'Polynesians' in the Brazilian hinterland? Sociohistorical perspectives on skulls, genomics, identity, and nationhood

Ricardo Ventura Santos, Bronwen Douglas

    Research output: Contribution to journalArticle


    In 1876, Brazilian physical anthropologists De Lacerda and Peixoto published findings of detailed anatomical and osteometric investigation of the new human skull collection of Rio de Janeiro's Museu Nacional. They argued not only that the Indigenous 'Botocudo' in Brazil might be autochthonous to the New World, but also that they shared analogic proximity to other geographically very distant human groups - the New Caledonians and Australians - equally attributed limited cranial capacity and resultant inferior intellect. Described by Blumenbach and Morton, 'Botocudo' skulls were highly valued scientific specimens in 19th-century physical anthropology. A recent genomic study has again related 'the Botocudo' to Indigenous populations from the other side of the world by identifying 'Polynesian ancestry' in two of 14 Botocudo skulls held at the Museu Nacional. This article places the production of scientific knowledge in multidisciplinary, multiregional historical perspectives. We contextualize modern narratives in the biological sciences relating 'Botocudo' skulls and other cranial material from lowland South America to Polynesia, Melanesia, and Australia. With disturbing irony, such studies often unthinkingly reinscribe essentialized historic racial categories such as 'the Botocudos', 'the Polynesians', and 'the Australo-Melanesians'. We conclude that the fertile alliance of intersecting sciences that is revolutionizing understandings of deep human pasts must be informed by sensitivity to the deep histories of terms, classification schemes, and the disciplines themselves.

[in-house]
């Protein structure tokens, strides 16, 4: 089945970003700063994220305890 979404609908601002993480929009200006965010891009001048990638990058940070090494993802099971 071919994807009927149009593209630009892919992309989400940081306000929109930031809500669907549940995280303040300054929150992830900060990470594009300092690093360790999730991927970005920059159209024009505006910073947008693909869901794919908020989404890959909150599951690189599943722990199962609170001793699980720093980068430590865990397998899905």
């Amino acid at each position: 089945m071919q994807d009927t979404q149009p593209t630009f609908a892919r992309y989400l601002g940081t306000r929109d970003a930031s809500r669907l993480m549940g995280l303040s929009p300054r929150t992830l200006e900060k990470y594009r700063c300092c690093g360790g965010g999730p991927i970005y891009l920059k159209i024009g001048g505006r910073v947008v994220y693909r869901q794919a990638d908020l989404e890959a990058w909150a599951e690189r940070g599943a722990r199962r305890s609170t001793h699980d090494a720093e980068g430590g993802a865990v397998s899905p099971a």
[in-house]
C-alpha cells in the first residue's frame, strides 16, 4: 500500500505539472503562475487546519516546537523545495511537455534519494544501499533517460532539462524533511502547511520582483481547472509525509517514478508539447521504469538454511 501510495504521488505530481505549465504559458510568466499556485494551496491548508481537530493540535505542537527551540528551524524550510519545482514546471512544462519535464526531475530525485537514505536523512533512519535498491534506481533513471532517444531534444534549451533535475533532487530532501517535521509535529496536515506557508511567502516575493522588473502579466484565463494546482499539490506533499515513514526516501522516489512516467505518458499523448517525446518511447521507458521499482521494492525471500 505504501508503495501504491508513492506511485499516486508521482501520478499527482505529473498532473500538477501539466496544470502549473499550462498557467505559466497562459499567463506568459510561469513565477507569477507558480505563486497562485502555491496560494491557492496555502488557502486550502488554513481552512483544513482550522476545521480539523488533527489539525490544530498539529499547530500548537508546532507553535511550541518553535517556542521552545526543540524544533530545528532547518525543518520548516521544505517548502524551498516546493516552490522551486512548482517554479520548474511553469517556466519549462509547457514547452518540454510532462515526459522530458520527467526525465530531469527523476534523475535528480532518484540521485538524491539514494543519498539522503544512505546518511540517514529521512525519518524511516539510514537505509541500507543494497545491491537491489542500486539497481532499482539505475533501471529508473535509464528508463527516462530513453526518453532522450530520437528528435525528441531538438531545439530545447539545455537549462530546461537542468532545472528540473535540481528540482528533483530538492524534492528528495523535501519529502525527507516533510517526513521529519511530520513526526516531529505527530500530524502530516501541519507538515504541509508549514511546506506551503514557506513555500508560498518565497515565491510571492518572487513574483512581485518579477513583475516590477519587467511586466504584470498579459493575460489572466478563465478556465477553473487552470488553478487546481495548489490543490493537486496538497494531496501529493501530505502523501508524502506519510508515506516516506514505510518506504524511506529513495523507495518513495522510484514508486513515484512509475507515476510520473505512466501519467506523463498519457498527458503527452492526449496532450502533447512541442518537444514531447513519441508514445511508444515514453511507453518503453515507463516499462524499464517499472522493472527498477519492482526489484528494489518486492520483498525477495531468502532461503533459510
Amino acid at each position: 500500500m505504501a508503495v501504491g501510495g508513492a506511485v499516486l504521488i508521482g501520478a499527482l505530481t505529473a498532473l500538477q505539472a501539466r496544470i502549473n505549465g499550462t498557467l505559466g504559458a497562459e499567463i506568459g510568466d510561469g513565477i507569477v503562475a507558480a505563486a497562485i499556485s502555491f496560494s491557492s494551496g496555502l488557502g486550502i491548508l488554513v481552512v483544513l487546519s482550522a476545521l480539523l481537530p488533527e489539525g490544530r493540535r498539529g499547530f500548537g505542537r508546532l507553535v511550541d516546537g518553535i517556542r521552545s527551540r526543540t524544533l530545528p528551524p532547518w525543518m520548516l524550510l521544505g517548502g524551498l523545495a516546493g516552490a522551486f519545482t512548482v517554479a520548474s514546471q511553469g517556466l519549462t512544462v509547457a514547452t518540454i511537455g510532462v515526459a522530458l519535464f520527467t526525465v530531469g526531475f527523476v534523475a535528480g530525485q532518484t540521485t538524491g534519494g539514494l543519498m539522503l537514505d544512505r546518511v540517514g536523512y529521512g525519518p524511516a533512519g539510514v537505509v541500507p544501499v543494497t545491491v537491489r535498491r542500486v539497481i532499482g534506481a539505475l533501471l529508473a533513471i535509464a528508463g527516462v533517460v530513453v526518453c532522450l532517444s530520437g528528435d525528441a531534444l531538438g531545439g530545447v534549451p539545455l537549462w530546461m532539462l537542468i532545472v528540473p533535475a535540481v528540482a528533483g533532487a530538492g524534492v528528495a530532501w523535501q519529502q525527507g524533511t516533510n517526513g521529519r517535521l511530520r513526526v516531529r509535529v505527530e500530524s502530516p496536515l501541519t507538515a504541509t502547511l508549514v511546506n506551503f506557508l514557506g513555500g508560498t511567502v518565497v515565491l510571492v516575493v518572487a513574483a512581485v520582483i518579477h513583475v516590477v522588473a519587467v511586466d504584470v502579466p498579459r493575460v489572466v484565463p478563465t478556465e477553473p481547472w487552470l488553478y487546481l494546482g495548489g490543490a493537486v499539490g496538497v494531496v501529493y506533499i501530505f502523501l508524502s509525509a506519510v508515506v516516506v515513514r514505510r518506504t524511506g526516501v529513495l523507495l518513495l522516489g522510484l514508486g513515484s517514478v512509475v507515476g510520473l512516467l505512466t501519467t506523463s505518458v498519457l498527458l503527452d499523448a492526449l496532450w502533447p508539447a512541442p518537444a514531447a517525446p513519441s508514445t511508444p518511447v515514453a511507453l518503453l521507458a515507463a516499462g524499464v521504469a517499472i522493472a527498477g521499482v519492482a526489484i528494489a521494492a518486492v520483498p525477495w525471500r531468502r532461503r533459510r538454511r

Original languageEnglish
    Pages (from-to)22-47
    JournalHistory of the Human Sciences
    Issue number2
    Publication statusPublished - 2020

    Cite this